Posted on 09/05/2018 by Eilidh Clark
Scottish Renewables has teamed up with Scottish Power to host an event entitled ‘Modern Slavery - How Should the Energy Sector Respond?’ to help promote best practice throughout the sector and to discuss how organisations can tackle an issue which affects organisations and their employees across the globe.
Ahead of that event, this FAQ gets to grips with the Modern Slavery Act and what it means for your business.
What is Modern Slavery?
Modern slavery is an umbrella term encompassing slavery, servitude, forced or compulsory labour and human trafficking.
It affects millions of people globally.
In 2014, the Home Office estimated there were 13,000 potential victims of modern slavery resident in the UK, though experts now put the numbers significantly higher.
Both the UK and Scottish Governments have passed legislation in recent years to tackle issues covered by the Act.
The Modern Slavery Act 2015 applies across the UK.
The Human Trafficking and Exploitation (Scotland) Act 2015 affects the law in Scotland and creates two new criminal offences:
Slavery, servitude and forced or compulsory labour
Modern Slavery Act 2015 – Statements by Commercial Organisations
Section 54 of the Act requires the publication of an annual Modern Slavery Statement from commercial organisations that:
Carry on business or part of a business in the UK
Supply goods or services
Have a turnover of £36 million or more
The Statement should describe the steps the organisation has taken to ensure that modern slavery does not take place in their business or supply chains anywhere in the world.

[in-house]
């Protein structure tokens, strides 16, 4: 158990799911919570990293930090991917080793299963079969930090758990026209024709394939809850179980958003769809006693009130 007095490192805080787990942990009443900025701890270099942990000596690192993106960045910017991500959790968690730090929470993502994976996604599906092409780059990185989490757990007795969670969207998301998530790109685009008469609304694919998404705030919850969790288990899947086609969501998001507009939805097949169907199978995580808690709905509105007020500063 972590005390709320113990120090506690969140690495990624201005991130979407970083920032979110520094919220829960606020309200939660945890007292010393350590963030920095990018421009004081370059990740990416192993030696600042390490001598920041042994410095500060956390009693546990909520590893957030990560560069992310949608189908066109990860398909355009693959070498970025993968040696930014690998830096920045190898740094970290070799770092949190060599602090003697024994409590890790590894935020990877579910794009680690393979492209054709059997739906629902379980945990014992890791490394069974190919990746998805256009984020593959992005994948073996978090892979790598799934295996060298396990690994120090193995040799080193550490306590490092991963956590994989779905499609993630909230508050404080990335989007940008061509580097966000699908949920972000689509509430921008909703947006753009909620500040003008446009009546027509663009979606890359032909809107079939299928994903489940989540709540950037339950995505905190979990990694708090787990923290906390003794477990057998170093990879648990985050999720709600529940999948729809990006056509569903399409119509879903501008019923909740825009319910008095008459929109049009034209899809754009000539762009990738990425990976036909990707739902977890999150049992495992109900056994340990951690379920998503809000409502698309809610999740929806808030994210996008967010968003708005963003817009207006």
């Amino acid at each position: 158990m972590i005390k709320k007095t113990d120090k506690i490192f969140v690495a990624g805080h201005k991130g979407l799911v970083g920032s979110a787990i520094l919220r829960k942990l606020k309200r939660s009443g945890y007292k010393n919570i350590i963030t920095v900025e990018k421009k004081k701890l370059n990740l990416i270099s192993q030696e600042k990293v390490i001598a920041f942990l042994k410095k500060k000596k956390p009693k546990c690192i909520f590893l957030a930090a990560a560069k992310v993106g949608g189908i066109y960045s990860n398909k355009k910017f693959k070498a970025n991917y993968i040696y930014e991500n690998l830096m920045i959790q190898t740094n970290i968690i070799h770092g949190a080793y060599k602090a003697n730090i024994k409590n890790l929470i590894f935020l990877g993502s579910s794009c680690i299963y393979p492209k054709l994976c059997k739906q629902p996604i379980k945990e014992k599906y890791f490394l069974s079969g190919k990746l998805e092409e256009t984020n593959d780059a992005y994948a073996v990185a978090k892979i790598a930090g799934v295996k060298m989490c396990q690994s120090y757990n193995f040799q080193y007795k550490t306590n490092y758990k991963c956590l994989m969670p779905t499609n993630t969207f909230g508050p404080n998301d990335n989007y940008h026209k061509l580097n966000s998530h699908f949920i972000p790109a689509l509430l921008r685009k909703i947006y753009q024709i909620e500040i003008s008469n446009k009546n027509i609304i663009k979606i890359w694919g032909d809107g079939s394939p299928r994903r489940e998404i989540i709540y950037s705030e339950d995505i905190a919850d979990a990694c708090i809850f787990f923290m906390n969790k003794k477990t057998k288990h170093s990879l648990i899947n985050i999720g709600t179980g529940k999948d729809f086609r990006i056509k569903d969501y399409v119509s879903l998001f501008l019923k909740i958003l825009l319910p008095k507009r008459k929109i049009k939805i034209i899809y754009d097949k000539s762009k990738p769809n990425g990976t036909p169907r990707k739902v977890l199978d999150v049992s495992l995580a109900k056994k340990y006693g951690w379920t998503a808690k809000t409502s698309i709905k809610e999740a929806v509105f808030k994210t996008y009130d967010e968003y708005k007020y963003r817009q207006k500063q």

The Statement must be:
Approved by the Board of the commercial organisation
Published on its website and linked in a prominent place on the web page.
Under the Modern Slavery Act 2015, the UK Government has appointed an independent Anti-Slavery Commissioner with increasing the number of modern slavery victims identified and referred for appropriate support.
The Commissioner has continuously called on organisations to embed action on slavery throughout their business and across all functions.
Businesses should have clear action plans in place including risk mapping, ongoing due diligence, remediation processes and working relationships with law enforcement, labour inspection and expert charity organisations.
Last year, the Commissioner wrote to a quarter of the FTSE 100 companies calling for an improved response to modern slavery.
There is increasing public and investor scrutiny of the content and quality of published statements and this is likely to continue.
Impact on SME Sector
Smaller commercial organisations operating in supply chains are increasingly being asked to make declarations on modern slavery in their contractual agreements with larger companies.
The energy sector procures goods from suppliers across the world, often in significant quantities.
Therefore, it is essential that all companies, regardless of size, are aware of the legislation and the potential impact on their commercial risk and reputation.
A full list of compliant organisations worldwide, including those voluntarily complying, is available here.
For more information, visit the ‘Modern Slavery - How Should the Energy Sector Respond?’ event page.